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Maximus the Confessor on the Mystery of the Divine Incarnation.
The Word of God, born once in the flesh (such is his kindness and his goodness), is always willing to be born spiritually in those who desire him. In them he is born as an infant as he fashions himself in them by means of their virtues. He reveals himself to the extent that he knows someone is capable of receiving him. He diminishes the revelation of his glory not out of selfishness but because he recognizes the capacity and resources of those who desire to see him. Yet, in the transcendence of mystery, he always remains invisible to all.
For this reason the apostle Paul, reflecting on the power of the mystery, said: Jesus Christ, yesterday and today: he remains the same for ever. For he understood the mystery as ever new, never growing old through our understanding of it.
Christ is God, for he had given all things their being out of nothing. Yet he is born as man by taking to himself our nature, flesh endowed with intelligent spirit. A star glitters by day in the East and leads the wise men to the place where the incarnate Word lies, to show that the Word, contained in the Law and the Prophets, surpasses in a mystical way knowledge derived from the senses, and to lead the Gentiles to the full light of knowledge.
For surely the word of the Law and the Prophets when it is understood with faith is like a star which leads those who are called by the power of grace in accordance with his decree to recognize the Word incarnate.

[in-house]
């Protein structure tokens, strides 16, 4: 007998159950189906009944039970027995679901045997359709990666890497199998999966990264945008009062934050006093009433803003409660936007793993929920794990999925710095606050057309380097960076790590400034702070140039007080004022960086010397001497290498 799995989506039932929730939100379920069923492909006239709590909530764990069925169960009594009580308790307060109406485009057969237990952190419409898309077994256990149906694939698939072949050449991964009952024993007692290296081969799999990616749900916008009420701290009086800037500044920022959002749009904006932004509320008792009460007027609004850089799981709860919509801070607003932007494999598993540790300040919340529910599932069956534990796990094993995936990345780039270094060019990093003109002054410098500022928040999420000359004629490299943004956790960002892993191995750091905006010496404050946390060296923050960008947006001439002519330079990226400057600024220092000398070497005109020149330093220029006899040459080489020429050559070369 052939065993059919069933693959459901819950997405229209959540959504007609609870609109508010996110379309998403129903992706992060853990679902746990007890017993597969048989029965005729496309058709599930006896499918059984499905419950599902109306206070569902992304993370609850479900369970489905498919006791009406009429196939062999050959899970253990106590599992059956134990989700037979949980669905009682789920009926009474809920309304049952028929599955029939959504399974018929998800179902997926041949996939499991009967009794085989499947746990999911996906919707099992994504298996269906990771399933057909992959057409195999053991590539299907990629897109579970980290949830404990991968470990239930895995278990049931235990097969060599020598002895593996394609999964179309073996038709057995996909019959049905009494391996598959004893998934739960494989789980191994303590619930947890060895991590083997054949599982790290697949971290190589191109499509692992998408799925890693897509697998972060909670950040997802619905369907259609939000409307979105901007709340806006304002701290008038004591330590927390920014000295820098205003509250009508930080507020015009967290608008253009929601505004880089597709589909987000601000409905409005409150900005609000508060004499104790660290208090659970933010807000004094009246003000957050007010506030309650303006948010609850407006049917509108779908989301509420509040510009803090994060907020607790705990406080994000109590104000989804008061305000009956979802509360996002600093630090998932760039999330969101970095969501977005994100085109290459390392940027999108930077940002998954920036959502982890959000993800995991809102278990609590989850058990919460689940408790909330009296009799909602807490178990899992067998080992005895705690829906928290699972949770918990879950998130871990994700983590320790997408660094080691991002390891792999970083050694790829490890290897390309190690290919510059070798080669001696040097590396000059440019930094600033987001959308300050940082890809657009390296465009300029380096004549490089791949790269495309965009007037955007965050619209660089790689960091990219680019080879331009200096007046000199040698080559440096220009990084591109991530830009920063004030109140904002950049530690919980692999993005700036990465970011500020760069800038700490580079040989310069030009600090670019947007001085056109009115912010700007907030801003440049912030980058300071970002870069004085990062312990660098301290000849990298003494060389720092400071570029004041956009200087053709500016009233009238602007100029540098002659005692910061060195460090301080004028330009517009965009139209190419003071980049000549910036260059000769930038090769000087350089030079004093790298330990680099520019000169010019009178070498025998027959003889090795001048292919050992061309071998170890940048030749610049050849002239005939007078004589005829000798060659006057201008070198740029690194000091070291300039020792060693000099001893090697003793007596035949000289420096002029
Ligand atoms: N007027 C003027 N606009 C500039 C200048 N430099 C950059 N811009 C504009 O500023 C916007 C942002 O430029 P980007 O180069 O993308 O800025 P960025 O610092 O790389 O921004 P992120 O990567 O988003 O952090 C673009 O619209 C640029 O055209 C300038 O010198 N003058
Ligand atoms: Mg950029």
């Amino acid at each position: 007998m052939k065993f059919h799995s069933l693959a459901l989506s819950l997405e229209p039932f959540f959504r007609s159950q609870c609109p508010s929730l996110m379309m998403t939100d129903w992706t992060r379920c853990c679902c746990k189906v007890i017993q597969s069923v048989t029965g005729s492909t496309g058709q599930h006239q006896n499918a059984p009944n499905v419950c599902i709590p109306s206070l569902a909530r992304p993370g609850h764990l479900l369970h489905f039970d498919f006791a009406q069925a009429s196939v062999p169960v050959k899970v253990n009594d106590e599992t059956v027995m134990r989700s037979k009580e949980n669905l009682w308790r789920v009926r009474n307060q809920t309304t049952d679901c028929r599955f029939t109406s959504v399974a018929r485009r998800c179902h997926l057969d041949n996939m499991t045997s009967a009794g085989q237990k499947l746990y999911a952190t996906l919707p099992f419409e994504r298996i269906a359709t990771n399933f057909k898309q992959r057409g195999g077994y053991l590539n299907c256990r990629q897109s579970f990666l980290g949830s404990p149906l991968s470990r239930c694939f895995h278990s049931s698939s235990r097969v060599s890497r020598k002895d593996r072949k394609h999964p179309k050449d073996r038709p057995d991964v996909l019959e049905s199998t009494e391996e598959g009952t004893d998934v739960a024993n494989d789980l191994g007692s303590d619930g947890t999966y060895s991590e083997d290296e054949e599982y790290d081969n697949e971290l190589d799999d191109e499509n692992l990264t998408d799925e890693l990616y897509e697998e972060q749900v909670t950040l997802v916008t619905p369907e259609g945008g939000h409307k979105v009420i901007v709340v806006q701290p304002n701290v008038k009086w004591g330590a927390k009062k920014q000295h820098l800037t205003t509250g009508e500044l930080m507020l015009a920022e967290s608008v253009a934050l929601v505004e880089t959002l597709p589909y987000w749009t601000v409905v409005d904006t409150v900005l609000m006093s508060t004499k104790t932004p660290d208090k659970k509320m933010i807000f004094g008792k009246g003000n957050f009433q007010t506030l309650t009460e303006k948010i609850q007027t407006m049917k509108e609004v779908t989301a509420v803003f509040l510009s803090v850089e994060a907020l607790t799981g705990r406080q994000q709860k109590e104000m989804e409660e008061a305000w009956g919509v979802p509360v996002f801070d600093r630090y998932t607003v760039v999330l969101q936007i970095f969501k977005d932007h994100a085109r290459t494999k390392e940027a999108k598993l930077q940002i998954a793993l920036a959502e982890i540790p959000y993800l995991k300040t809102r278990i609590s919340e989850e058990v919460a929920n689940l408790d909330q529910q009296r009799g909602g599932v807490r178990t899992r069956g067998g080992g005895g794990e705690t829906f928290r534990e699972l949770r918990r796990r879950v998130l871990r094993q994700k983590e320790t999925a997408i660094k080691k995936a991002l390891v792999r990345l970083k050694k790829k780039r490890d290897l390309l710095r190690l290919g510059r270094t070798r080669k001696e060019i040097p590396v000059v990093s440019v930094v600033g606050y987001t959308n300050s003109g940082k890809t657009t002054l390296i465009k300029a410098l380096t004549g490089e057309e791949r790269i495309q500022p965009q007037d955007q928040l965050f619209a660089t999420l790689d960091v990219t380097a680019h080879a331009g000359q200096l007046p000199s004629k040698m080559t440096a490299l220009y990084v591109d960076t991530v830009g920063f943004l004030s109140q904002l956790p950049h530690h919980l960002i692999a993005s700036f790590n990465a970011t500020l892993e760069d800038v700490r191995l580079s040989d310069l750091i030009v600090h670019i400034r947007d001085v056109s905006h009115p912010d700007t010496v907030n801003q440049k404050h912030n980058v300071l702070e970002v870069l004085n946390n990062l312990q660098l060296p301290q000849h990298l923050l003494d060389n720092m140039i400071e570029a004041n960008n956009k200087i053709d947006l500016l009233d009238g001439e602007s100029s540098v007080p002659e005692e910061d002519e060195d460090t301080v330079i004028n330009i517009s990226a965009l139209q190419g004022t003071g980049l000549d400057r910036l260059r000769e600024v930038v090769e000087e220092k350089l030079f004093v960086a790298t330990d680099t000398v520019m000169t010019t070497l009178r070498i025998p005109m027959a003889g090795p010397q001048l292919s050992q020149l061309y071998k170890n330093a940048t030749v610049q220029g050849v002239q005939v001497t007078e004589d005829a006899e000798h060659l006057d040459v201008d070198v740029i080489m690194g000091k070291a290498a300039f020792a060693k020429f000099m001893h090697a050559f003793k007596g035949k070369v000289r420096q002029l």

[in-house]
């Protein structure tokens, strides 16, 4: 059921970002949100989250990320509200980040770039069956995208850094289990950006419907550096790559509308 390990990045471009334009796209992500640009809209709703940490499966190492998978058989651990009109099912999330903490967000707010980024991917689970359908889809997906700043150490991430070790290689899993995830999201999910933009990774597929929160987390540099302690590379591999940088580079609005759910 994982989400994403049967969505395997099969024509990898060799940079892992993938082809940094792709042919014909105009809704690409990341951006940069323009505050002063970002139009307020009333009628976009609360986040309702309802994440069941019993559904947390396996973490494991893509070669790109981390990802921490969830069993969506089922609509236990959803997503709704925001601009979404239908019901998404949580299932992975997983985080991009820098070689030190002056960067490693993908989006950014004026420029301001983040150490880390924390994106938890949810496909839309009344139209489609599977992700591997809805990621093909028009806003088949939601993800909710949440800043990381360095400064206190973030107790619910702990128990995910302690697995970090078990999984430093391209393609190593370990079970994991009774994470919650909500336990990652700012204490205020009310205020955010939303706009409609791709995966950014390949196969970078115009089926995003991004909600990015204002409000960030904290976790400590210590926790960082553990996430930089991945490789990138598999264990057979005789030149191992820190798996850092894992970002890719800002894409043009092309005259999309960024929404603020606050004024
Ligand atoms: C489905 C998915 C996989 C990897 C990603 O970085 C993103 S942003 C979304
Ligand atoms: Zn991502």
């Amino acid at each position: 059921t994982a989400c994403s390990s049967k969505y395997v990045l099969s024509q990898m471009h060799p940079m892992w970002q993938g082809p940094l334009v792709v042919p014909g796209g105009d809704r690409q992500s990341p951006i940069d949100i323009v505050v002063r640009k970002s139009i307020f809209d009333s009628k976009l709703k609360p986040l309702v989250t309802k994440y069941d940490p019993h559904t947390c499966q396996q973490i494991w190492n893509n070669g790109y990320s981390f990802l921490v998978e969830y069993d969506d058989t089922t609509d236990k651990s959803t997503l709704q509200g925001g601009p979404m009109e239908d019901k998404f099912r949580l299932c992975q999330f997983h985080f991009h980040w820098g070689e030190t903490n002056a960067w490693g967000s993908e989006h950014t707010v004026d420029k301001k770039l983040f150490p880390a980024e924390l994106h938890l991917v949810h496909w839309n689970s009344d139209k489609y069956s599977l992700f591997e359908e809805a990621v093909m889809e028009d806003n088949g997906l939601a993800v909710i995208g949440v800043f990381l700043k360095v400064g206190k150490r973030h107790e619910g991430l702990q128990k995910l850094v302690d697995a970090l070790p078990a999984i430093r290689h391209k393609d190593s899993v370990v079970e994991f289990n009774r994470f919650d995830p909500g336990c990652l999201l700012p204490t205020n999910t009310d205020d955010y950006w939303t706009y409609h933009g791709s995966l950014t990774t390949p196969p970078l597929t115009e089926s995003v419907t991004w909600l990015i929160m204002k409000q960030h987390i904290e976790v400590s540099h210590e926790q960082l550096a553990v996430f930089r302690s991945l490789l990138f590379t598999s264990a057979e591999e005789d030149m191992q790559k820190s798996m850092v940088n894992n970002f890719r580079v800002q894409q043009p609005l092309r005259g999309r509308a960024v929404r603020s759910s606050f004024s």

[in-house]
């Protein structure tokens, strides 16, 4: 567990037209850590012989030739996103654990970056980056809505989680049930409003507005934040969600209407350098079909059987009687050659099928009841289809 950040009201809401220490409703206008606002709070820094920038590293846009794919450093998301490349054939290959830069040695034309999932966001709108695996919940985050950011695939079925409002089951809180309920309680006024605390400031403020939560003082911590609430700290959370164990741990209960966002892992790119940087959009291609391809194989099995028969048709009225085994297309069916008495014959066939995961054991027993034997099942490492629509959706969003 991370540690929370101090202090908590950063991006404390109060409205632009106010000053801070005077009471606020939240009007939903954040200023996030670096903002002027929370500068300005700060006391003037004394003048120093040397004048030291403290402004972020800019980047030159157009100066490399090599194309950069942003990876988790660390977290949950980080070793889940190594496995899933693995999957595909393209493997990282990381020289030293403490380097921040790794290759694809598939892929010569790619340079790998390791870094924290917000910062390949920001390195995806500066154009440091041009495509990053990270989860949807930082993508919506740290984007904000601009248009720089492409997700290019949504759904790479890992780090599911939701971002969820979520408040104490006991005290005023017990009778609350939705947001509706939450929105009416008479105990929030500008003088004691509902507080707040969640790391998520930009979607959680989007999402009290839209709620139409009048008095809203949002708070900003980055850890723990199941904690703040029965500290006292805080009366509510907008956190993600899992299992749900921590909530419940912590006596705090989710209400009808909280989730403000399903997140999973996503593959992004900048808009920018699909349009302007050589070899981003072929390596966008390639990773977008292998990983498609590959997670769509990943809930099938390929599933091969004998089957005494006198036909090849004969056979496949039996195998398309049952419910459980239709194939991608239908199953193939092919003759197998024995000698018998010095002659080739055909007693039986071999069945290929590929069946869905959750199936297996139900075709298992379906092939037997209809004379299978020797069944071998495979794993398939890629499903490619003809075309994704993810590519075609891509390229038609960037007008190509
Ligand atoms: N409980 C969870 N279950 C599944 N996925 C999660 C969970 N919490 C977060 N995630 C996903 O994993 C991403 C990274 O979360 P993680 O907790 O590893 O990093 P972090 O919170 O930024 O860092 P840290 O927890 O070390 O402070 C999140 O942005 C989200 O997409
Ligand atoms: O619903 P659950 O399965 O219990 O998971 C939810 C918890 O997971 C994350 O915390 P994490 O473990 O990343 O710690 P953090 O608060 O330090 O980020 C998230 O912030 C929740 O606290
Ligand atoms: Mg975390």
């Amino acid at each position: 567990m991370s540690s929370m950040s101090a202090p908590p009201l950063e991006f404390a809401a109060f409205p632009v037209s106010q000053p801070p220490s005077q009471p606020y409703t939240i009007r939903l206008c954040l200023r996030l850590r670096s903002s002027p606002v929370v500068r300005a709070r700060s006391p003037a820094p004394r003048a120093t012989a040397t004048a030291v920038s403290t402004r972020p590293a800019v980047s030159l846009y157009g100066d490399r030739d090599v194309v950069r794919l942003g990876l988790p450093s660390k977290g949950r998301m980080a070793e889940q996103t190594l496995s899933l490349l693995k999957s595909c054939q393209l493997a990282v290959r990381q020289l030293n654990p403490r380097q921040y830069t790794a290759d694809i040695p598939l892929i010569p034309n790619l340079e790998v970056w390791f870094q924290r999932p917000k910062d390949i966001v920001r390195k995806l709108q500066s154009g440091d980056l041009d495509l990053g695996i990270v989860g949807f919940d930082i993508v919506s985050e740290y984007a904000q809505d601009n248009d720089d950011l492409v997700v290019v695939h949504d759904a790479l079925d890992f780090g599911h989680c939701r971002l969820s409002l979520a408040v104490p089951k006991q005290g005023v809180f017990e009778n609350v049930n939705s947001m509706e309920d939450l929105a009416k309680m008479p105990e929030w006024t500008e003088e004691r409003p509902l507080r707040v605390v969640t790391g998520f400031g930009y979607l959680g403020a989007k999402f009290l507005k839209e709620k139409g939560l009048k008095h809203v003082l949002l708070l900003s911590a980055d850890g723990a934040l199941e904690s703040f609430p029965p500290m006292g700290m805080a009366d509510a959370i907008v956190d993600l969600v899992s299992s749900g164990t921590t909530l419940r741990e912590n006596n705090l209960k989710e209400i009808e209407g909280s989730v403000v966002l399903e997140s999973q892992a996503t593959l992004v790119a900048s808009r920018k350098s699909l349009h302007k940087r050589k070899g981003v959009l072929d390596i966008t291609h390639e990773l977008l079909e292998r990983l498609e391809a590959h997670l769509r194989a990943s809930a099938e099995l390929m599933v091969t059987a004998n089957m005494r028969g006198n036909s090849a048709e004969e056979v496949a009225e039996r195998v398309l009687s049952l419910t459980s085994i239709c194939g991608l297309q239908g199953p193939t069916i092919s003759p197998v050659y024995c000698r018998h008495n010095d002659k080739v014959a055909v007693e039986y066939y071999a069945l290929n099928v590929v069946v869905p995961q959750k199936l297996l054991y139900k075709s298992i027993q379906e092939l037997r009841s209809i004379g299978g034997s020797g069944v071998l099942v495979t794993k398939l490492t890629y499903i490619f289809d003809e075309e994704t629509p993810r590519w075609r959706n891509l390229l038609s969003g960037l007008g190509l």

Here is the reason why God became a perfect man, changing nothing of human nature, except to take away sin (which was never natural anyway). His flesh was set before that voracious, gaping dragon as bait to provoke him: flesh that would be deadly for the dragon, for it would utterly destroy him by the power of the Godhead hidden within it. For human nature, however, his flesh was to be a remedy since the power of the Godhead in it would restore human nature to its original grace.
Just as the devil had poisoned the tree of knowledge and spoiled our nature by its taste, so too, in presuming to devour the Lord’s flesh he himself is corrupted and is completely destroyed by the power of the Godhead hidden in it.
The great mystery of the divine incarnation remains a mystery for ever. How can the Word made flesh be essentially the same person that is wholly with the Father? How can he who is by nature God become by nature wholly man without lacking either nature, neither the divine by which he is God nor the human by which he became man?
Faith alone grasps these mysteries. Faith alone is truly the substance and foundation of all that exceeds knowledge and understanding.
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This reading for Christmas and Epiphany comes from the Five Hundred Chapters by Saint Maximus the Confessor (Centuria 1, 8-13: PG 90, 1182-1186).
Banner/featured image by Stanislav Kondratiev on Scopio. Used with permission.